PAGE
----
One could, but it's really not worth it. It's just the laws of Python and mutability and immutability :). (It took me years to understand those terms. I kept associating them with 'mutable' in the "can be made quiet" sense... Eventually my music brain stepped back and I went "oh, MUTATE! Ahhh!". Seriously, it took me about four years to understand that :).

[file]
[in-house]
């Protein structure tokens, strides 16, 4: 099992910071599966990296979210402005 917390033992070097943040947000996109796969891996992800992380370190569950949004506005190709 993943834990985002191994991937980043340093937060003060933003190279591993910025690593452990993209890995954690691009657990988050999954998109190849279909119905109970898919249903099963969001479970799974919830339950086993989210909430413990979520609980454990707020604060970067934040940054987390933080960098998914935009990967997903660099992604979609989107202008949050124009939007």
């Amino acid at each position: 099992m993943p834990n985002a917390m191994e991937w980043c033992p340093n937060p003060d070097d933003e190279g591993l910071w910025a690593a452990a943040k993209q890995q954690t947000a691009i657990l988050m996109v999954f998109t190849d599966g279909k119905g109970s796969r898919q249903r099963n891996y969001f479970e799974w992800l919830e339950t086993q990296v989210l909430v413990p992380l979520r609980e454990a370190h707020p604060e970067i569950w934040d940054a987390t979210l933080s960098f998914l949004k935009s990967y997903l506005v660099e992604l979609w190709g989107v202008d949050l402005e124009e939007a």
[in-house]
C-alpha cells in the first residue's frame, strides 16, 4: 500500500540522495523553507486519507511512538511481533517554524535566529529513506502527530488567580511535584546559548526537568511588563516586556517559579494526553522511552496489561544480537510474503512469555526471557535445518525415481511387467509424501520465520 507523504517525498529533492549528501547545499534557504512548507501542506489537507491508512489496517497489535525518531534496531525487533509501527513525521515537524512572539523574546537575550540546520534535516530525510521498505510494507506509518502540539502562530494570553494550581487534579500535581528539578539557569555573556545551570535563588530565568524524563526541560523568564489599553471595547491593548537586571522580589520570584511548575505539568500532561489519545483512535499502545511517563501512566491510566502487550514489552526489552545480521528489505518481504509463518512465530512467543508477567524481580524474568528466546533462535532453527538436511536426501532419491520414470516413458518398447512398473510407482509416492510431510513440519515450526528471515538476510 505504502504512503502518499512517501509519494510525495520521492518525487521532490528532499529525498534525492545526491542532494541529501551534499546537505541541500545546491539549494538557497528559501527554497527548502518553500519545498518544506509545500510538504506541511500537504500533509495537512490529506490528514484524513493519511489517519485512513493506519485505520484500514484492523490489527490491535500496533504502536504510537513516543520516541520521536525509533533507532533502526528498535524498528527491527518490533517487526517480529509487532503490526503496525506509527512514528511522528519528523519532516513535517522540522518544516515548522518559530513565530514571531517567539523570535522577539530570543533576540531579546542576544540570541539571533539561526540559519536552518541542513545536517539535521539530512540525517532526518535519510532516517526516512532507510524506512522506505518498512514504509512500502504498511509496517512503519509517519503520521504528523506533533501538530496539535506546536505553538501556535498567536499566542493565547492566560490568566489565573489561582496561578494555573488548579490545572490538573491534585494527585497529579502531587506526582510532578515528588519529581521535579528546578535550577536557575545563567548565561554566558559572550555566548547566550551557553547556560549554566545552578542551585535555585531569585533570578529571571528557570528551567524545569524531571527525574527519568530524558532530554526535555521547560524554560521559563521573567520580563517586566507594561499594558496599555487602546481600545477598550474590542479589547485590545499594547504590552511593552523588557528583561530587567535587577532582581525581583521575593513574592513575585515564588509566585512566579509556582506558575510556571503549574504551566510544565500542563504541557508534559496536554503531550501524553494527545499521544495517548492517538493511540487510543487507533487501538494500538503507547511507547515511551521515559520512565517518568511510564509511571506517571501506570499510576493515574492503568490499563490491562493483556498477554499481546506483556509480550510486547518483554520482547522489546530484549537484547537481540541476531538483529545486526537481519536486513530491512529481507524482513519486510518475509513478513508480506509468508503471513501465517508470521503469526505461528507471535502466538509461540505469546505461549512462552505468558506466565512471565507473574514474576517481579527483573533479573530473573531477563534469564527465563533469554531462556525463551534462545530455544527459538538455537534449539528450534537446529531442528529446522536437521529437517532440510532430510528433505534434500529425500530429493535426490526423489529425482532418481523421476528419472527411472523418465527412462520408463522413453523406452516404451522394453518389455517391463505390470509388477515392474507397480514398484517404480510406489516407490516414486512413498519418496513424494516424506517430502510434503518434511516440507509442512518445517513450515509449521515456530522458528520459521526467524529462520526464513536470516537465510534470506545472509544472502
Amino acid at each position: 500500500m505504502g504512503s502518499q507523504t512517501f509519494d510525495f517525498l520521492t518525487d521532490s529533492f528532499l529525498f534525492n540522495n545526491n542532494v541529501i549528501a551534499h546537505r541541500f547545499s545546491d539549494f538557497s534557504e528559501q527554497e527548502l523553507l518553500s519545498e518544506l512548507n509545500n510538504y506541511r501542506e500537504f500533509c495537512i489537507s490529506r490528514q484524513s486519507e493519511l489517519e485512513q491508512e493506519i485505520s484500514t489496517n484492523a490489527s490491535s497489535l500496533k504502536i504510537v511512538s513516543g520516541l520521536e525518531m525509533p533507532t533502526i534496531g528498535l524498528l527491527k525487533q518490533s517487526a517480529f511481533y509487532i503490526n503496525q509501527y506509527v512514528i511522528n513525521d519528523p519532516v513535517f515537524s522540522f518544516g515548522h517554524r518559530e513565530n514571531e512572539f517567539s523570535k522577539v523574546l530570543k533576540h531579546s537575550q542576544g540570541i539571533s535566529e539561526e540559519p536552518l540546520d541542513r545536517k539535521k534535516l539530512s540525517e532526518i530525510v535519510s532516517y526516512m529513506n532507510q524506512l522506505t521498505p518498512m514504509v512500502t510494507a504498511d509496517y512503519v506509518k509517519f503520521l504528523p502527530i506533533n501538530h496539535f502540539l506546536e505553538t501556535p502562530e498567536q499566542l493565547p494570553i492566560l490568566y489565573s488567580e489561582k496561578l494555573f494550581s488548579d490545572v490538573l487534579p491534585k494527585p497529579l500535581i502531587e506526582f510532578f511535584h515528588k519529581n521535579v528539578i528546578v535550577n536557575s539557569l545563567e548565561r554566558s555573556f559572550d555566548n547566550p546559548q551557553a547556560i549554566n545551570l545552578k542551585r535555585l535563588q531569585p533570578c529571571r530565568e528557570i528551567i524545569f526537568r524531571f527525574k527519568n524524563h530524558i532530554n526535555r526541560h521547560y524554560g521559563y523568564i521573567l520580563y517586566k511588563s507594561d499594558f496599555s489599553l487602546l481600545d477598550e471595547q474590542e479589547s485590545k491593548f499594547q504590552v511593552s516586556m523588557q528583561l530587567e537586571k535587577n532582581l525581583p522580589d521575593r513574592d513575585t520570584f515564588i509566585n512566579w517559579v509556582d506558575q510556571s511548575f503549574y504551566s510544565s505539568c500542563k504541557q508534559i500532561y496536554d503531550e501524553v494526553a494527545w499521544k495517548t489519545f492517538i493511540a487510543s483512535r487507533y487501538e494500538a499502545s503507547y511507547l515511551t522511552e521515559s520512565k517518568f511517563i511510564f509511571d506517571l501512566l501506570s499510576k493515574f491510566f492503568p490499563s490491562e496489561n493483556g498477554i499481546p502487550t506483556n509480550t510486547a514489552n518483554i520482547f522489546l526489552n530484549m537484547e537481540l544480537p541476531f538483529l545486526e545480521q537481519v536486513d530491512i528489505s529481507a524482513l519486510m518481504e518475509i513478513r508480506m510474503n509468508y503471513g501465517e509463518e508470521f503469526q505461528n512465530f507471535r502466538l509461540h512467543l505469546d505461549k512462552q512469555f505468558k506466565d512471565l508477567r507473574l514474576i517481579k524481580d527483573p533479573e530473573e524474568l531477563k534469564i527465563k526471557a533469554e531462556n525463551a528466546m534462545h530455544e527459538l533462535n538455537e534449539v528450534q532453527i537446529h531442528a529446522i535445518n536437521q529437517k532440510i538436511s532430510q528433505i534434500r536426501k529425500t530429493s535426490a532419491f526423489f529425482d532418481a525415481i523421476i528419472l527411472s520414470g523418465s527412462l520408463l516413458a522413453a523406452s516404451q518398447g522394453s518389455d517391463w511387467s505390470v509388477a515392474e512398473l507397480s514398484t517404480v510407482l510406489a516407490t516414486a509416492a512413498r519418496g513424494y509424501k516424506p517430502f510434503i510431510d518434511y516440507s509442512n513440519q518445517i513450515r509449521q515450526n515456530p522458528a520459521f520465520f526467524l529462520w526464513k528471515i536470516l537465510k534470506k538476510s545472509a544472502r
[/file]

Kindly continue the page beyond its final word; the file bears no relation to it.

Anyways, it comes down to this. They're just different statements: >>> compiler.parse("a.b = [1,2,3]") Module(None, Stmt([Assign([AssAttr(Name('a'), 'b', 'OP_ASSIGN')], List([Const(1), Const(2), Const(3)]))])) >>> compiler.parse("a.b.extend([1,2,3])") Module(None, Stmt([Discard(CallFunc(Getattr(Getattr(Name('a'), 'b'), 'extend'), [List([Const(1), Const(2), Const(3)])], None, None))])) It's just easier to set the dirty bit yourself or use the persistent object (or use the trick to re-assign after modifying). Personally, I seldom store lists, or even use them as attributes on instances. Even outside of Zope/ZODB, I've found myself accidentally losing data because I was carelessly using the reference. Tuples for everybody! On 2/15/06, Shaun Cutts <[EMAIL PROTECTED]> wrote: > Well, one could have a base class along the lines of > > class PersistSetItemOnAttributes: > > def __setattr__( self, attr, val ): > oldSI = val.__class__.__dict__.get( '__setitem__', None ) > if oldSI is not None: > def newSI( vself, vattr, vval ): > vself._p_changed = True # is this the right member? > oldSI( vattr, vval ) # oldSI is bound: no vself? > val.__class__.__setitem__ = newSI > super( PersistSetItemOnAttributes, self ).__setattr__( attr, val > ) > > Of course, this is really just pseudocode. For one thing, need to trap > whether 'val' is really a class. For another if you were serious about > this, you would want to check if the obj wasn't persistent first, and > you might want to do it recursively. And while your are at it, you might > want to check on other mutators as well....(for instance, check first > what sequence interface if any 'val' supports...) > > ... sounds like too much work, and would be problem prone even so. After > all, some things you don't want to be persistent! > > - Shaun > > > -----Original Message----- > > From: [EMAIL PROTECTED] > [mailto:[EMAIL PROTECTED] > > On Behalf Of Stephan Richter > > Sent: Wednesday, February 15, 2006 8:43 AM > > To: firstname.lastname@example.org > > Cc: Florian Lindner > > Subject: Re: [Zope3-Users] What attributes are made persistent > > > > On Wednesday 15 February 2006 08:21, Peter Bengtsson wrote: > > > class PersistentAnything(PersistentMapping, PersistentList, > > > PersistentDict): > > > > AAhhhh! This is so wrong! It merges two incompatible APIs: collections > and > > mappings. The non-persistent equivalent to this is: > > > > >>> class DoEverything(set, list, dict): > > ... pass > > > > > Am I just trying to make it too simple? > > > > I think you try far too hard to not understand why the persistent > > mechanism > > works as it does. You make your life harder than it has to be. > > > > Regards, > > Stephan > > -- > > Stephan Richter > > CBU Physics & Chemistry (B.S.) / Tufts Physics (Ph.D. student) > > Web2k - Web Software Design, Development and Training > > _______________________________________________ > > Zope3-users mailing list > > Zope3email@example.com > > http://mail.zope.org/mailman/listinfo/zope3-users > > > > _______________________________________________ > Zope3-users mailing list > Zope3firstname.lastname@example.org > http://mail.zope.org/mailman/listinfo/zope3-users > -- Jeff Shell _______________________________________________ Zope3-users mailing list Zope3email@example.com http://mail.zope.org/mailman/listinfo/zope3-users